There was never much of what today we call “Word Art” in my house growing up. Mostly what hung on the walls were paintings by my paternal grandmother, who preferred to paint in oils and was a bit of a folk artist, although she’d taken some classes over the years. Her best paintings were seascapes, as she lived in Maine and went often to the coast to sit and paint when the weather was good. She would freely admit that she couldn’t paint people in correct proportions, although there’s a couple of charming watercolors of me that she tried hard on when I was little.
This morning I finally took the time to look the quotes up. The Love quote I knew was one of my favorites from First Corinthians – “Faith, Hope, Love abide, but the greatest of these is love.” The Faith quote, I learned, was from Edna St Vincent Millay – “Faith can break the sky in two and let the face of God shine through.” Yawn. How hokey was that to a teenager? The third one, Hope, came from Alexander Pope. In the version on the wall, it had absolutely no punctuation and read “Hope springs eternal in the human breast Man never is but always to be blest.” This drove me crazy on a number of levels. Just look at all the ways you can punctuate that thing. Have fun. I also hated the idea that according to this we were NEVER blest. Say what? I live in a nice house, I have great parents, I go to an excellent school, I’m smart, I have a cute boyfriend, and you’re telling me I’m not blessed? That if I’m really lucky, I might be blessed sometime in the future?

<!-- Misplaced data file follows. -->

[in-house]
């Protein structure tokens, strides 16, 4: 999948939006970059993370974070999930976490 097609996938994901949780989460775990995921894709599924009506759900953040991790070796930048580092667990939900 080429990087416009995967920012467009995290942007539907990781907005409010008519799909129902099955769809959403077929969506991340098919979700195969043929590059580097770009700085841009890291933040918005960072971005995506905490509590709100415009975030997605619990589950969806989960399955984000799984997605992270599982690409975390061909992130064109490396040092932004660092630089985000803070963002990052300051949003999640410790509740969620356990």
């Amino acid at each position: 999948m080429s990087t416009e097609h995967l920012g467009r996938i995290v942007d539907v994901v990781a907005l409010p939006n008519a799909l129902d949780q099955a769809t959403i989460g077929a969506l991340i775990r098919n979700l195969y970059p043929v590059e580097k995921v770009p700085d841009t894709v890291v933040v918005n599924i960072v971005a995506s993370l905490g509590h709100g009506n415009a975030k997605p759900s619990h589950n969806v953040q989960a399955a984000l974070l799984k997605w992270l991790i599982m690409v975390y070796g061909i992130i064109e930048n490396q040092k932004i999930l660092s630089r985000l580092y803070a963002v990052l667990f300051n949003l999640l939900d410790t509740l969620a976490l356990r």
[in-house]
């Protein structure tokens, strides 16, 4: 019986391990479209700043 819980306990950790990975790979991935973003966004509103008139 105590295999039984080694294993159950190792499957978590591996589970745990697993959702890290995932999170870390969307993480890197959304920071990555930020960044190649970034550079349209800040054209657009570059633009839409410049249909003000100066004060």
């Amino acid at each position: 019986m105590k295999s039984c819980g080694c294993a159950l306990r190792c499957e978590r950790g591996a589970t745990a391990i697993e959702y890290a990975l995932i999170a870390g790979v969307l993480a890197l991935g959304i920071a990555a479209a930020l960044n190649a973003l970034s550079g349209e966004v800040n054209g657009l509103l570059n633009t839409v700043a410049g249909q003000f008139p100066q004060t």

I put up with the other two quotes, but I begged my mother for years to take that Hope quote down. We had many an existential argument over it. She liked it. I offered to actually cross stitch her a different quote about hope. Offer refused.
That quote was still hanging there years later when my father sold the house. Dad asked me if I wanted those pictures. I just laughed. I didn’t need the yellowing paper and plastic frames – all I have to do to see them is close my eyes. I’m thankful for all the love I received and the faith I learned in that little house. And I still don’t agree with Alexander Pope. I’m blessed every day I’m alive.